Carrier IQ publishes report to fight privacy fears
US— Mobile intelligence firm Carrier IQ has published a 19-page report – its most detailed response yet – to reassure consumers that its software is not the threat to privacy that some have claimed.
The report (available here) directly addresses the work of Trevor Eckhart, whose analysis of the software sparked concerns that the technology – installed on some 140m phones – was logging button presses, the contents of text messages and the addresses of websites visited by users.
Carrier IQ has maintained that its software does not record any of this information. In its report it says that its own investigation of Eckhart’s work (published as a video on YouTube) indicates that the data shown appearing in an Android log file, which was taken from Eckhart’s HTC phone, was the “result of debug messages from pre-production handset manufacturer software”.
“Specifically it appears that the handset manufacturer software’s debug capabilities remained switched on in devices sold to consumers,” says Carrier IQ. The firm states that it “does not use the Android log files to acquire or output metrics” but uses its own API instead.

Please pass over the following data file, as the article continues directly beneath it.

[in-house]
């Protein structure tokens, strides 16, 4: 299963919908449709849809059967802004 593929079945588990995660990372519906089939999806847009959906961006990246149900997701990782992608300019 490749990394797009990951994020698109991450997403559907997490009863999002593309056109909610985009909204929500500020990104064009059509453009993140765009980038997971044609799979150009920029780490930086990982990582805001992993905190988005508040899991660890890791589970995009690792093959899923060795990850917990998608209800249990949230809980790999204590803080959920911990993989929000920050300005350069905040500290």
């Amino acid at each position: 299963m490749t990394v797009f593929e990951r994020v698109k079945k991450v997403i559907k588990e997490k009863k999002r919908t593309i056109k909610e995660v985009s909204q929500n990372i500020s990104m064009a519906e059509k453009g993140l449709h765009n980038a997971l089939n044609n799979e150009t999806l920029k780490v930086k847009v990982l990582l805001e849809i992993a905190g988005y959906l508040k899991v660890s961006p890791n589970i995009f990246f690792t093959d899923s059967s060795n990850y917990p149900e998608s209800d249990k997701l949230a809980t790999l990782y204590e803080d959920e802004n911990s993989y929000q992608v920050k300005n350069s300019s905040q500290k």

“The IQ Agent software on the mobile device was not responsible for writing log messages containing personal information seen in the video,” the company says.
In previous statements Carrier IQ has said that it measures and summarises performance of mobile devices to assist operators in delivering better service. “For example, we understand whether an SMS was sent accurately, but do not record or transmit the content of the SMS. We know which applications are draining your battery, but do not capture the screen.”
In its report the firm provides a list of the various different metrics that can be examined on a mobile device, depending what is requested by network operators. Usually this data is uploaded from the device once every 24 hours, but users can also input a specific key code or one can be sent in SMS form by a network operator to trigger collection. Carrier IQ says that while its software is able to recognise these specific codes, it is not able to capture keystrokes or the content of text messages.
The company says it did uncover an “unintended bug” while reviewing its software that meant that “in some unique circumstances, such as when a user receives an SMS during a call”, SMS messages may have been captured by the software – but not in a human-readable form. The bug has now been fixed, the company says.
The report is expected to form the basis of Carrier IQ’s reponses to questions put to it earlier this month by Senate privacy subcommittee chairman Senator Al Franken. Its answers are due by tomorrow.